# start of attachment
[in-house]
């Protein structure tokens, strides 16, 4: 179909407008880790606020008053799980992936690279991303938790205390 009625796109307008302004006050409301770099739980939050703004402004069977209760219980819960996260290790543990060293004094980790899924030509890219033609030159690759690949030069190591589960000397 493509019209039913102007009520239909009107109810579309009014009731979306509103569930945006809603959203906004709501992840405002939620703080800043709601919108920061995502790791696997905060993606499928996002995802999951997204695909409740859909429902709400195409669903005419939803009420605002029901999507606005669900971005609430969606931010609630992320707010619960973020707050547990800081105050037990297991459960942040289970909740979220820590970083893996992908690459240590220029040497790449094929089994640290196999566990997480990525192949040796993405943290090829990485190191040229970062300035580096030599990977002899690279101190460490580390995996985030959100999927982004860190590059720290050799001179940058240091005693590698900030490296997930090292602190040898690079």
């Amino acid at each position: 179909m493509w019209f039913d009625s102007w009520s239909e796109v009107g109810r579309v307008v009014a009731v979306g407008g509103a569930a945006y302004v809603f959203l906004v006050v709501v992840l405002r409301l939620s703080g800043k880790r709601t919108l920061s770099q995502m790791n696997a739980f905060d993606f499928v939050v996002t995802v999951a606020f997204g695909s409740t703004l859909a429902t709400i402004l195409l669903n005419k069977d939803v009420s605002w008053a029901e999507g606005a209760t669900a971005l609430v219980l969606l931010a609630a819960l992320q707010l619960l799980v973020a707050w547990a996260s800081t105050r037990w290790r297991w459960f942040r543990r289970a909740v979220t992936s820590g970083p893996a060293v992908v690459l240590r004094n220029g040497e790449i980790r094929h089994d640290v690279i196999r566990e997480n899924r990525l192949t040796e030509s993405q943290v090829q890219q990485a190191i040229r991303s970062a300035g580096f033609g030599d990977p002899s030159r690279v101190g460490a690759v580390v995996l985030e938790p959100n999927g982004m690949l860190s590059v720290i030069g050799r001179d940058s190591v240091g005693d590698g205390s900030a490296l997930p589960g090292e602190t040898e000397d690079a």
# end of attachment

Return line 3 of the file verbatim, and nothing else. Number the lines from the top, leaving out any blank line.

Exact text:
């Amino acid at each position: 179909m493509w019209f039913d009625s102007w009520s239909e796109v009107g109810r579309v307008v009014a009731v979306g407008g509103a569930a945006y302004v809603f959203l906004v006050v709501v992840l405002r409301l939620s703080g800043k880790r709601t919108l920061s770099q995502m790791n696997a739980f905060d993606f499928v939050v996002t995802v999951a606020f997204g695909s409740t703004l859909a429902t709400i402004l195409l669903n005419k069977d939803v009420s605002w008053a029901e999507g606005a209760t669900a971005l609430v219980l969606l931010a609630a819960l992320q707010l619960l799980v973020a707050w547990a996260s800081t105050r037990w290790r297991w459960f942040r543990r289970a909740v979220t992936s820590g970083p893996a060293v992908v690459l240590r004094n220029g040497e790449i980790r094929h089994d640290v690279i196999r566990e997480n899924r990525l192949t040796e030509s993405q943290v090829q890219q990485a190191i040229r991303s970062a300035g580096f033609g030599d990977p002899s030159r690279v101190g460490a690759v580390v995996l985030e938790p959100n999927g982004m690949l860190s590059v720290i030069g050799r001179d940058s190591v240091g005693d590698g205390s900030a490296l997930p589960g090292e602190t040898e000397d690079a």